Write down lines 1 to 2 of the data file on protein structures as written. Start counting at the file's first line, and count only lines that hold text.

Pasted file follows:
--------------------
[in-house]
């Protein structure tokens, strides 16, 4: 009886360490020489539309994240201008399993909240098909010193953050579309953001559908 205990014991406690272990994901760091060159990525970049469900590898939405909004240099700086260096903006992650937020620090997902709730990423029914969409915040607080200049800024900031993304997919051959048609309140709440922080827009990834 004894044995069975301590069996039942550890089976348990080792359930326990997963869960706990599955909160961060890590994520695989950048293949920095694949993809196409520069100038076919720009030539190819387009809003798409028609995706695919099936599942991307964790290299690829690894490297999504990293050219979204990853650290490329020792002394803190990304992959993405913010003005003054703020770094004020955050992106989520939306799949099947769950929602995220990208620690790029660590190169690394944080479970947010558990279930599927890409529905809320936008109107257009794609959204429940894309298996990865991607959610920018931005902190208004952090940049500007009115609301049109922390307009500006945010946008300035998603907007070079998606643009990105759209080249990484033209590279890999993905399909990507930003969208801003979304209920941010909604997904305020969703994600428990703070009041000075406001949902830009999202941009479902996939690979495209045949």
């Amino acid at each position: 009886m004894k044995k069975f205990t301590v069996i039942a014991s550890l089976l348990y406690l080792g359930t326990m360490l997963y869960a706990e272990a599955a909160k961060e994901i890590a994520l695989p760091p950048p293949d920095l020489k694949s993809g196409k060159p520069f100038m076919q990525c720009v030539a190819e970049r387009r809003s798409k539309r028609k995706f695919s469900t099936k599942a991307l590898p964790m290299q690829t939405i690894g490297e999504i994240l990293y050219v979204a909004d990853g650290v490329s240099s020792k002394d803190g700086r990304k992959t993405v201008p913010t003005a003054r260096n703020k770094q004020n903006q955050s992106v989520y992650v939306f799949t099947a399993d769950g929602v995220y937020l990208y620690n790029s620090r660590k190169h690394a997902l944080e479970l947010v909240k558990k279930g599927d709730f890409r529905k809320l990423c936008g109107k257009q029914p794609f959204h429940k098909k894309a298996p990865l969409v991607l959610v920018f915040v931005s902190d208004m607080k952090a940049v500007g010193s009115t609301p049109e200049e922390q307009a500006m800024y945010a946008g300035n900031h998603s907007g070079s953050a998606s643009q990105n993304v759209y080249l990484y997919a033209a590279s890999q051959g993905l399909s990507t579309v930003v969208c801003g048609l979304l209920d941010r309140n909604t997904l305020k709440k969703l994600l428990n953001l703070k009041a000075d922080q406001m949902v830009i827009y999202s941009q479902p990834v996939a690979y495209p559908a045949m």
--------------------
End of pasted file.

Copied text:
[in-house]
């Protein structure tokens, strides 16, 4: 009886360490020489539309994240201008399993909240098909010193953050579309953001559908 205990014991406690272990994901760091060159990525970049469900590898939405909004240099700086260096903006992650937020620090997902709730990423029914969409915040607080200049800024900031993304997919051959048609309140709440922080827009990834 004894044995069975301590069996039942550890089976348990080792359930326990997963869960706990599955909160961060890590994520695989950048293949920095694949993809196409520069100038076919720009030539190819387009809003798409028609995706695919099936599942991307964790290299690829690894490297999504990293050219979204990853650290490329020792002394803190990304992959993405913010003005003054703020770094004020955050992106989520939306799949099947769950929602995220990208620690790029660590190169690394944080479970947010558990279930599927890409529905809320936008109107257009794609959204429940894309298996990865991607959610920018931005902190208004952090940049500007009115609301049109922390307009500006945010946008300035998603907007070079998606643009990105759209080249990484033209590279890999993905399909990507930003969208801003979304209920941010909604997904305020969703994600428990703070009041000075406001949902830009999202941009479902996939690979495209045949």